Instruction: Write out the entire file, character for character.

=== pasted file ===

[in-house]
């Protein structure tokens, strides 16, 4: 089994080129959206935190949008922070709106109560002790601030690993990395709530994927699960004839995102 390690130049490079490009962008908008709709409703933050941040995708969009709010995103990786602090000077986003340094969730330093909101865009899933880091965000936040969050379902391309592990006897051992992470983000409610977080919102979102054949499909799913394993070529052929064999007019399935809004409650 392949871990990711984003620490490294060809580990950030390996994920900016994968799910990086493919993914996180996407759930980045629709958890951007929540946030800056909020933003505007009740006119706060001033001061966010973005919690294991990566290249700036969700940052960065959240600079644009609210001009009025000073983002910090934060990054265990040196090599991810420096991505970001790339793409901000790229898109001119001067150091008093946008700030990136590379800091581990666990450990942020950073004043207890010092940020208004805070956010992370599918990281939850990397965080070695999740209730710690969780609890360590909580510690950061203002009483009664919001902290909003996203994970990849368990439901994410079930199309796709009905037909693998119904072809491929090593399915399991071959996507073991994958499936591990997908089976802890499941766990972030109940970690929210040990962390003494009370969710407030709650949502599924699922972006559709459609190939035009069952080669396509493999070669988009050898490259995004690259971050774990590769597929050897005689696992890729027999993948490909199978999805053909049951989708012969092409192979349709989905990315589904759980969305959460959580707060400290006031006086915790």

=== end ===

[in-house]
């Protein structure tokens, strides 16, 4: 089994080129959206935190949008922070709106109560002790601030690993990395709530994927699960004839995102 390690130049490079490009962008908008709709409703933050941040995708969009709010995103990786602090000077986003340094969730330093909101865009899933880091965000936040969050379902391309592990006897051992992470983000409610977080919102979102054949499909799913394993070529052929064999007019399935809004409650 392949871990990711984003620490490294060809580990950030390996994920900016994968799910990086493919993914996180996407759930980045629709958890951007929540946030800056909020933003505007009740006119706060001033001061966010973005919690294991990566290249700036969700940052960065959240600079644009609210001009009025000073983002910090934060990054265990040196090599991810420096991505970001790339793409901000790229898109001119001067150091008093946008700030990136590379800091581990666990450990942020950073004043207890010092940020208004805070956010992370599918990281939850990397965080070695999740209730710690969780609890360590909580510690950061203002009483009664919001902290909003996203994970990849368990439901994410079930199309796709009905037909693998119904072809491929090593399915399991071959996507073991994958499936591990997908089976802890499941766990972030109940970690929210040990962390003494009370969710407030709650949502599924699922972006559709459609190939035009069952080669396509493999070669988009050898490259995004690259971050774990590769597929050897005689696992890729027999993948490909199978999805053909049951989708012969092409192979349709989905990315589904759980969305959460959580707060400290006031006086915790």